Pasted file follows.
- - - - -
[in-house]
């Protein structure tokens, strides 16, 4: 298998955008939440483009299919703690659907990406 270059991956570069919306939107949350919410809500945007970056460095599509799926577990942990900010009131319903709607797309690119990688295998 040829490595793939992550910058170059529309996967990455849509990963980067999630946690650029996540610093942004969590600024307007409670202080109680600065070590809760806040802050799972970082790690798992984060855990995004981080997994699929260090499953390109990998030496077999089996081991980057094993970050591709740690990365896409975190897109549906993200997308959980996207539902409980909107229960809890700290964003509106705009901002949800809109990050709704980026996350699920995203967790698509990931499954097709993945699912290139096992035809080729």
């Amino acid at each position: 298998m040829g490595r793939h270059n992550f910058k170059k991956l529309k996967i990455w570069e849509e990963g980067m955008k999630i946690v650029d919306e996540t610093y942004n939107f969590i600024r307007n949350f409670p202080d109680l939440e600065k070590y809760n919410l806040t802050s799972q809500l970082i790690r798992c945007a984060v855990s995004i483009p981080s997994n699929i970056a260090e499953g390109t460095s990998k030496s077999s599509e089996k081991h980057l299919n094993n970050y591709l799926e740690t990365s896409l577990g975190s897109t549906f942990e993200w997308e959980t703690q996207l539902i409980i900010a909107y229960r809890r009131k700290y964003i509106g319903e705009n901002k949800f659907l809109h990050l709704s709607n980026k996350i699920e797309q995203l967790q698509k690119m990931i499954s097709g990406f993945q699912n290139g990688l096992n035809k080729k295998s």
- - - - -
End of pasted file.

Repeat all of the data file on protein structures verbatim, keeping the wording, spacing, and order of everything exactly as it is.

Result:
[in-house]
């Protein structure tokens, strides 16, 4: 298998955008939440483009299919703690659907990406 270059991956570069919306939107949350919410809500945007970056460095599509799926577990942990900010009131319903709607797309690119990688295998 040829490595793939992550910058170059529309996967990455849509990963980067999630946690650029996540610093942004969590600024307007409670202080109680600065070590809760806040802050799972970082790690798992984060855990995004981080997994699929260090499953390109990998030496077999089996081991980057094993970050591709740690990365896409975190897109549906993200997308959980996207539902409980909107229960809890700290964003509106705009901002949800809109990050709704980026996350699920995203967790698509990931499954097709993945699912290139096992035809080729």
């Amino acid at each position: 298998m040829g490595r793939h270059n992550f910058k170059k991956l529309k996967i990455w570069e849509e990963g980067m955008k999630i946690v650029d919306e996540t610093y942004n939107f969590i600024r307007n949350f409670p202080d109680l939440e600065k070590y809760n919410l806040t802050s799972q809500l970082i790690r798992c945007a984060v855990s995004i483009p981080s997994n699929i970056a260090e499953g390109t460095s990998k030496s077999s599509e089996k081991h980057l299919n094993n970050y591709l799926e740690t990365s896409l577990g975190s897109t549906f942990e993200w997308e959980t703690q996207l539902i409980i900010a909107y229960r809890r009131k700290y964003i509106g319903e705009n901002k949800f659907l809109h990050l709704s709607n980026k996350i699920e797309q995203l967790q698509k690119m990931i499954s097709g990406f993945q699912n290139g990688l096992n035809k080729k295998s």